Youngsters are jumping the vaccination queue: Volkskrant


Dozens of youngsters have been able to jump the vaccination queue by lying about having a chronic health condition which gives them priority, the Volkskrant has found.

The paper talked to a number of youngsters who said they knew of ‘dozens of cases’ in which proof of an underlying problem such as asthma or diabetes was not asked for by officials.

A spokesman for the regional health board confirmed that this has happened and called the youngsters’ action ‘indecent’. However, he said, the system has to remain ‘a low threshold one’ and will not be changed. The incidents occurred in at least six vaccination locations, including Amsterdam and Rotterdam.

Students have been sharing Whatsapp messages about obtaining a vaccine without medical proof for weeks, the paper found. ‘Have you not been vaccinated yet? It’s very simple’, one message read. The students were told officials would not check if they really had an underlying condition which would entitle them to the jab.

The reasons given by the students to jump the queue included the cost of PCR tests which would be ‘a pain in the ass when travelling’, one 22-year-old student said. The long wait was another reason. ‘I don’t want to get ill at the tail end of the pandemic,’ a 28-year-old former student told the paper.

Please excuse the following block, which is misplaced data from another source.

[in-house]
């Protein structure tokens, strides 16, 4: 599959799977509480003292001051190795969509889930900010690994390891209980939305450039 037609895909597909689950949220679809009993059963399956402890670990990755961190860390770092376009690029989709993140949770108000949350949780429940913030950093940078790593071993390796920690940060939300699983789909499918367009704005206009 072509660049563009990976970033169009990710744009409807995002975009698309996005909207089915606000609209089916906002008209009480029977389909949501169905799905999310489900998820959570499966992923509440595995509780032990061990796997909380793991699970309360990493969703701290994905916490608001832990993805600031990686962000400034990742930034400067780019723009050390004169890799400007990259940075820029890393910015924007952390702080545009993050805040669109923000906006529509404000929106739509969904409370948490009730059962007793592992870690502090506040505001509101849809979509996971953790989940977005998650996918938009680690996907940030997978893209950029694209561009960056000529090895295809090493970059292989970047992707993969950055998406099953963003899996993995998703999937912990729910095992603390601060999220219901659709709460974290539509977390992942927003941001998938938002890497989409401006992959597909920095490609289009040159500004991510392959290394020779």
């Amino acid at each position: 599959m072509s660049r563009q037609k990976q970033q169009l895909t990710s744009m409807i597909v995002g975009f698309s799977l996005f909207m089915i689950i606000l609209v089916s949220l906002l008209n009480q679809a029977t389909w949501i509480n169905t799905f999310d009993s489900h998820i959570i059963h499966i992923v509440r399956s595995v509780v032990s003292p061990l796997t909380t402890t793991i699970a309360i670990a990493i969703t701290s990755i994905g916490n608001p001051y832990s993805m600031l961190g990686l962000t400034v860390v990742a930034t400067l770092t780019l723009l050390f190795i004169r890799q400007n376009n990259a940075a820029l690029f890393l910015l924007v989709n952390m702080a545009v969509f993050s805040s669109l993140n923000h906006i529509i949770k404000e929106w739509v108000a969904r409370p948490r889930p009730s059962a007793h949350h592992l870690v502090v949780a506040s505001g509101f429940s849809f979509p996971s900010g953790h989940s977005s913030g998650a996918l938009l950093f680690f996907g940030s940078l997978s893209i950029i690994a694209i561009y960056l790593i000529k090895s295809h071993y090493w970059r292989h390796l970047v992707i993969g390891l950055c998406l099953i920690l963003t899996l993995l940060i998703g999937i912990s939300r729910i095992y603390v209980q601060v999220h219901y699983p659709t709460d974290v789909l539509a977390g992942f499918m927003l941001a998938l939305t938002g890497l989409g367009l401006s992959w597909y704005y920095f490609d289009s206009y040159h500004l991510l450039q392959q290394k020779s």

A number of people who spoke to the paper said the low percentage of people taking up the vaccine was another reason to jump the queue. ‘By getting vaccinated I’m helping to speed up the process,’ a 24-year old student said. Several members of her family have gone down the same route, she said.

‘We don’t check when people make the appointment whether or not they have an underlying condition,’ the GGD spokesman said. ‘Once on site they should be asked to produce the letter of invitation ‘but that doesn’t always happen, we’re not border control.’

The news comes in the wake of a report by RTL Nieuws that people who had pretended to be care workers had also jumped the queue.

Some 1.8 million people with underlying conditions, such as heart disease, diabetes and asthma, are entitled to be vaccinated early but only half, so far, have come forward. Some 8.6 million doses of vaccine have been given in the Netherlands to date and people in their 40s are now being invited to make an appointment.

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